Spot the tiara - Queen Letizia of Spain in a truly historic diadem debut
(photo Mauricio Macri Twitter)
The great big wall of diamonds worn by Letizia for the Argentinian State Dinner is the centre piece of royal jewel collection of the queens of Spain. Known as the Fleur de Lys tiara to us, the family that's owned it for over a century call it 'La Buena' or 'the Good One' and not just because it contains hundreds of diamonds set in platinum. This tiara is about as royal as they come. Because it began life as a diadem for a new queen.
On May 21st 1906, Princess Victoria Eugenie Julia Ena of Battenerg married King Alfonso XIII of Spain in Madrid. The groom, who had ruled since his birth, gave the diadem to his bride, a granddaughter of Queen Victoria who had been raised in the quiet confines of Osborne and Windsor in the last years of her grandmother's life, as a wedding present. Ena - she was always known by the last of her names - wore it for their marriage ceremony. It was in this tiara that she changed from princess to queen.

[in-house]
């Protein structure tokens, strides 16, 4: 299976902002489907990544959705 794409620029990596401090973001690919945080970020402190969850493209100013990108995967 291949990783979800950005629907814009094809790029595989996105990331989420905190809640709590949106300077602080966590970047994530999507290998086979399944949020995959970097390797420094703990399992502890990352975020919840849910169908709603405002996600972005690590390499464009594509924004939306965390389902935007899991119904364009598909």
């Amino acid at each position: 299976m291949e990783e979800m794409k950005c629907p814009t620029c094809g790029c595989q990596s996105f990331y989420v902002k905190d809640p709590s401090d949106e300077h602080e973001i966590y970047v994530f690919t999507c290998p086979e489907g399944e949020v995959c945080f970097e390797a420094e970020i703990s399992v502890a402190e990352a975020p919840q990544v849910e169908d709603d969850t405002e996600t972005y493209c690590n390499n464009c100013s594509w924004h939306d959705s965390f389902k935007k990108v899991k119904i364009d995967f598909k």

The tiara itself is rather symbolic. All those diamonds are shaped into three big, and by big I mean huge, fleur de lys - the symbol of the House of Borbon, the dynasty to which Alfonso belonged. The tiara was originally shaped as a kind of coronet meaning Ena walked down the aisle as a royal bride with a semi crown made up of the emblem of the Borbons. Its first use explains its size and splendour - a royal bride's tiara needs to sparkle in the middle of a huge wedding while this piece, made by court jewellers Ansorena, was also to be the first signature piece of the first woman to become queen consort of Spain in several decades.
That symbolism continued. Ena had it turned into the diadem shape we know today early on in her reign and she kept this sparkler to herself throughout the tumultuous twenty five years that followed, before she and her family went into exile in 1931. They held on to this piece and after Alfonso's death, in 1941, Ena occasionally lent this piece to her daughter-in-law, Maria de las Mercedes, Countess of Barcelona - had Spain's monarchy still been in power at the time, Maria would have been queen.
Instead, the next consort to wear the tiara would be Queen Sofia. In her will, Ena stated that this diadem was only to be worn by the Queen of Spain and so, when Juan Carlos took the throne in November 1975, the jewel fell to Sofia. She wore it for big state occasions, for official portraits and it always makes an impact.